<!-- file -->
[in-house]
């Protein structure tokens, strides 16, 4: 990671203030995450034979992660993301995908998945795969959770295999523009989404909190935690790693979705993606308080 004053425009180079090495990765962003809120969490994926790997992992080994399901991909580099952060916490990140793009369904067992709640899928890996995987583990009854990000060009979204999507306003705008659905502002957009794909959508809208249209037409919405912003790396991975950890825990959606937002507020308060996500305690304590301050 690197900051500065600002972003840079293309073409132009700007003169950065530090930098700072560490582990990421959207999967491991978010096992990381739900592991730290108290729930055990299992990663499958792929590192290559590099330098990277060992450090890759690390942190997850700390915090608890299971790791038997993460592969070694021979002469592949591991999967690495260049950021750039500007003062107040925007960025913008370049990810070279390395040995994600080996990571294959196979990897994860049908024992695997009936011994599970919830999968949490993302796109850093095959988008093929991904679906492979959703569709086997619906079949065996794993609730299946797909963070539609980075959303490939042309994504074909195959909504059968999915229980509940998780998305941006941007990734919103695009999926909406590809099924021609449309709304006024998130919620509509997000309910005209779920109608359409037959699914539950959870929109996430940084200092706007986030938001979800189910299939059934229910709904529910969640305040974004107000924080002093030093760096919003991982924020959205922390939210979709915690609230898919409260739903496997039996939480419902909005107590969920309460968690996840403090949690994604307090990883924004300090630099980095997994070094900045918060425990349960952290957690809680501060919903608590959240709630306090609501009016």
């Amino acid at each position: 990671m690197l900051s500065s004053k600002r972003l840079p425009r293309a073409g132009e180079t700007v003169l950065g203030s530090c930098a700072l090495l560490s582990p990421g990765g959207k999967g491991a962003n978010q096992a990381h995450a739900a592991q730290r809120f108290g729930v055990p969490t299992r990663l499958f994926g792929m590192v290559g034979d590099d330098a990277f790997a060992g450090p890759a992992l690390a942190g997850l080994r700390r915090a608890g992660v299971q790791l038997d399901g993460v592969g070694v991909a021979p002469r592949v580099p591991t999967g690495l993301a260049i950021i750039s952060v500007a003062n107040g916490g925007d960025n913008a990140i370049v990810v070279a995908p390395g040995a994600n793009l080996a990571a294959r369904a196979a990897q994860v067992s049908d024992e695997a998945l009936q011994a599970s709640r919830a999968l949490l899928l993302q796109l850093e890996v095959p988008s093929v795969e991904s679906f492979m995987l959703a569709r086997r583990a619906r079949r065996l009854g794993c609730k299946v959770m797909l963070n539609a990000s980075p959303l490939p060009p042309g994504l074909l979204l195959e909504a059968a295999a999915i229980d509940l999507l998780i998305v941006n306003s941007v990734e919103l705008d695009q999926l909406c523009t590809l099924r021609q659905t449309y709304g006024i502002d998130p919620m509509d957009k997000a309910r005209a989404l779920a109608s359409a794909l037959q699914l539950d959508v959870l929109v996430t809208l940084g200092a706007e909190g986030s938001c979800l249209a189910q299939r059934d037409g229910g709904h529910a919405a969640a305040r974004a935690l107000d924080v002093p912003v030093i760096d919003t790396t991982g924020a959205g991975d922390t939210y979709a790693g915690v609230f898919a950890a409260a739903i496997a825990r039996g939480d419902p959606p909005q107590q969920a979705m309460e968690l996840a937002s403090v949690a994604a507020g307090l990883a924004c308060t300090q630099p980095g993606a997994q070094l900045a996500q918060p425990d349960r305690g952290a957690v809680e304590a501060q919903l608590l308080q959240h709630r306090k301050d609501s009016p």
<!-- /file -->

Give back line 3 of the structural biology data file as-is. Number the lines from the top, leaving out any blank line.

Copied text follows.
């Amino acid at each position: 990671m690197l900051s500065s004053k600002r972003l840079p425009r293309a073409g132009e180079t700007v003169l950065g203030s530090c930098a700072l090495l560490s582990p990421g990765g959207k999967g491991a962003n978010q096992a990381h995450a739900a592991q730290r809120f108290g729930v055990p969490t299992r990663l499958f994926g792929m590192v290559g034979d590099d330098a990277f790997a060992g450090p890759a992992l690390a942190g997850l080994r700390r915090a608890g992660v299971q790791l038997d399901g993460v592969g070694v991909a021979p002469r592949v580099p591991t999967g690495l993301a260049i950021i750039s952060v500007a003062n107040g916490g925007d960025n913008a990140i370049v990810v070279a995908p390395g040995a994600n793009l080996a990571a294959r369904a196979a990897q994860v067992s049908d024992e695997a998945l009936q011994a599970s709640r919830a999968l949490l899928l993302q796109l850093e890996v095959p988008s093929v795969e991904s679906f492979m995987l959703a569709r086997r583990a619906r079949r065996l009854g794993c609730k299946v959770m797909l963070n539609a990000s980075p959303l490939p060009p042309g994504l074909l979204l195959e909504a059968a295999a999915i229980d509940l999507l998780i998305v941006n306003s941007v990734e919103l705008d695009q999926l909406c523009t590809l099924r021609q659905t449309y709304g006024i502002d998130p919620m509509d957009k997000a309910r005209a989404l779920a109608s359409a794909l037959q699914l539950d959508v959870l929109v996430t809208l940084g200092a706007e909190g986030s938001c979800l249209a189910q299939r059934d037409g229910g709904h529910a919405a969640a305040r974004a935690l107000d924080v002093p912003v030093i760096d919003t790396t991982g924020a959205g991975d922390t939210y979709a790693g915690v609230f898919a950890a409260a739903i496997a825990r039996g939480d419902p959606p909005q107590q969920a979705m309460e968690l996840a937002s403090v949690a994604a507020g307090l990883a924004c308060t300090q630099p980095g993606a997994q070094l900045a996500q918060p425990d349960r305690g952290a957690v809680e304590a501060q919903l608590l308080q959240h709630r306090k301050d609501s009016p």